Friday, October 31, 2008

Friday Flowers: Carved in Stone

I like walking through cemeteries, particularly old cemeteries. A few years ago we visited an old graveyard in Halifax, Nova Scotia and looked at the stones marking the graves of victims of the Titanic tragedy. Small family cemeteries are also interesting. Old headstones are very plain in local Mennonite graveyards, but the Lutherans, Catholics and others who settled in this area from Europe memorialized their dead with more elaborate stone statues. The statues and headstones pictured here are found in Mount Hope Cemetery, Kitchener Ontario. This large graveyard is full of interesting history and untold stories.

Some of Halloween's origins were based on superstition as people tried to understand disease, death, and the harshness and cycles of nature. We all want an answer to the question "why"? I work with patients and families who seek a diagnosis and explanation of their symptoms. Modern medicine and science have given us many answers but in times past this was not the case.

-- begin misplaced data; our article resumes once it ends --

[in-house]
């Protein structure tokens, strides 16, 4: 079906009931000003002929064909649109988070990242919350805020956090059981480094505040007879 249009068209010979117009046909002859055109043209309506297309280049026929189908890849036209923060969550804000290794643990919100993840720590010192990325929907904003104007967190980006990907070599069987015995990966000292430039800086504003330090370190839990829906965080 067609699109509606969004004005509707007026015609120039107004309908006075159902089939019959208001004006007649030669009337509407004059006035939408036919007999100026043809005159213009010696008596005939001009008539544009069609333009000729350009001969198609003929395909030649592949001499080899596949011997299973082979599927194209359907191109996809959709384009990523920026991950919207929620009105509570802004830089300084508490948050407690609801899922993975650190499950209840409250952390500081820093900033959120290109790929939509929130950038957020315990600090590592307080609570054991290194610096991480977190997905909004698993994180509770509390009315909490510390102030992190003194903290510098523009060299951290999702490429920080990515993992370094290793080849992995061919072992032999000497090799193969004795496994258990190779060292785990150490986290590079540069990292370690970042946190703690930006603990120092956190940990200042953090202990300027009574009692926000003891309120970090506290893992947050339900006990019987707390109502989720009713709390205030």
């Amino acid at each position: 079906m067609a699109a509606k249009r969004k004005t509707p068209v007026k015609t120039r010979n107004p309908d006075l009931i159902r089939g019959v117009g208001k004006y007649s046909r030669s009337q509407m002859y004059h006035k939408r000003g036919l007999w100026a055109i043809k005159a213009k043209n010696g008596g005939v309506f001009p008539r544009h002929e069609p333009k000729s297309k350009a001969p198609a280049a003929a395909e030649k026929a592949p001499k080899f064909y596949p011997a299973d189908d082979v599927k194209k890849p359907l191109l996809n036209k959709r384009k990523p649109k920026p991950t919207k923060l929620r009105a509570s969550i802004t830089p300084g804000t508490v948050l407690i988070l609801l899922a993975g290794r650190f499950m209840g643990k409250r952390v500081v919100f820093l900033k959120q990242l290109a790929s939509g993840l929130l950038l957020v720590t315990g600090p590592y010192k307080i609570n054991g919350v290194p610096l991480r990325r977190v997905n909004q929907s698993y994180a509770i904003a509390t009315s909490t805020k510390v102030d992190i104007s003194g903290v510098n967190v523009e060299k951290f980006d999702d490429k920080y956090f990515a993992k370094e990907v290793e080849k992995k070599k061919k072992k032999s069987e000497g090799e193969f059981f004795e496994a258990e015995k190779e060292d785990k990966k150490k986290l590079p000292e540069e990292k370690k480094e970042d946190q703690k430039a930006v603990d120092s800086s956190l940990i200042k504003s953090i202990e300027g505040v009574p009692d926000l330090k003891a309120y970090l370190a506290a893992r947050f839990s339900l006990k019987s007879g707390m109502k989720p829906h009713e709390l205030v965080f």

My father-in-law complied a detailed family tree and history which my sister-in-law typed up so it could be bound in a large book. It is interesting to read the causes of death from the past 200 years or more. One of the more common conditions was dropsy, a term that refers to abnormal swelling. Others died of inflammation, congestion, consumption, paralysis, and other conditions that described various symptoms. The cause and cure of these illness was often unknown. Death frightens, fascinates, compels and repulses us. Yet we desire to immortalize those who have been dear to us.

Flowers are symbolic of love and sympathy and also of eternity and immortality. The life of flowers is fleeting and remind us of the transitory life of man. There is spiritual symbolism in the very fact that flowers do not last forever but the seed contained in the flower will grow again when buried in the earth.

Canada Gen Web Cemetery Project has a goal to find and list all Canadian cemeteries. Volunteers are invited to take pictures of headstones and record the names of the deceased. The information will be indexed for reference and research. I am going to offer to take pictures of all the stones in two pioneer cemeteries in the county. My husband's family cemetery is over 200 years old and is quite small. Another small cemetery stands near the hospital overlooking the river.